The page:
Once the decision has been made to pursue bankruptcy, people often examine the different types of bankruptcy available to them. Most individuals file either a Chapter 7 or Chapter 13 bankruptcy.
For many, Chapter 7 bankruptcy is preferable because they want to get through the bankruptcy as soon as possible. But Chapter 7 bankruptcy is not available to everyone. To be eligible you must be able to pass an income and expense test known as the “means test.”
Purpose of the means test
The purpose of the means test is to determine whether individuals whose income exceeds certain thresholds have the ability to repay a portion of their debts.
If your disposable income — the money left after paying allowable expenses — isn’t enough to take care of your debt obligations, you may file for Chapter 7.
Individuals who do not pass the means test may not file Chapter 7, but they may file Chapter 13 bankruptcy.
How is the means test determined?
The means test starts by comparing the income and size of a household factoring against an average for your state. It then factors in allowable expenses.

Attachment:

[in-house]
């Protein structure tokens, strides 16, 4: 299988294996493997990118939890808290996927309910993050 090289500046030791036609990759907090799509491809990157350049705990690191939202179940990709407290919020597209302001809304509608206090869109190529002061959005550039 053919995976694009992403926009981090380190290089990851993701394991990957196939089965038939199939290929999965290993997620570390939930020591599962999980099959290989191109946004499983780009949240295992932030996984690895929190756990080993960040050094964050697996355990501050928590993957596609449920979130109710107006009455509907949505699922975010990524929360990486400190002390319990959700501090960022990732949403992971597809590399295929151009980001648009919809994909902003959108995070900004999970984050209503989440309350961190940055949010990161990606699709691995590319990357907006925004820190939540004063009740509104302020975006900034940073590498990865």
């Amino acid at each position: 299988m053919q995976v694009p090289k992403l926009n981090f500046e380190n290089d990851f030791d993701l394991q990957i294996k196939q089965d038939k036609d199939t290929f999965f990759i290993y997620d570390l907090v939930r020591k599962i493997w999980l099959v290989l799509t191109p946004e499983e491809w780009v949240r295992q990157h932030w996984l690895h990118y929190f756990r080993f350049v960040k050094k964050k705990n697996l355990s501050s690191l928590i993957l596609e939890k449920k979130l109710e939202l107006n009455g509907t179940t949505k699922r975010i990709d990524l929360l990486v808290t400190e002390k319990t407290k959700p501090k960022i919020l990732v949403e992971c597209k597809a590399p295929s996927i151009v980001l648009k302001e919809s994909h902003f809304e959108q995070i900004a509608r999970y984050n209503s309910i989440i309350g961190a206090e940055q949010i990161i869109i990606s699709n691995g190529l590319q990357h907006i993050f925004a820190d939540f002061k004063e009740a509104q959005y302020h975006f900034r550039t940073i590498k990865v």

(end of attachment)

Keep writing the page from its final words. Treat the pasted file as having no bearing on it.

Allowable expenses may include, but is not limited to:
- Transportation fees
- Medical costs
- Reasonable housing accommodations
Sometimes it’s difficult to determine whether an expense fits into one of these categories. It is always advisable to consult with a bankruptcy attorney to calculate these numbers.
It’s not always as simple as it looks. Ask for help
For those residing in Wisconsin, a variety of debt relief options could help you through your financial struggles. The means test merely points you in the right direction by helping you determine which type of bankruptcy you could file if that option serves you best. With the assistance of a skilled bankruptcy attorney, you can determine the course of action that will help you achieve a fresh financial start free from the stress and frustration overwhelming debt causes.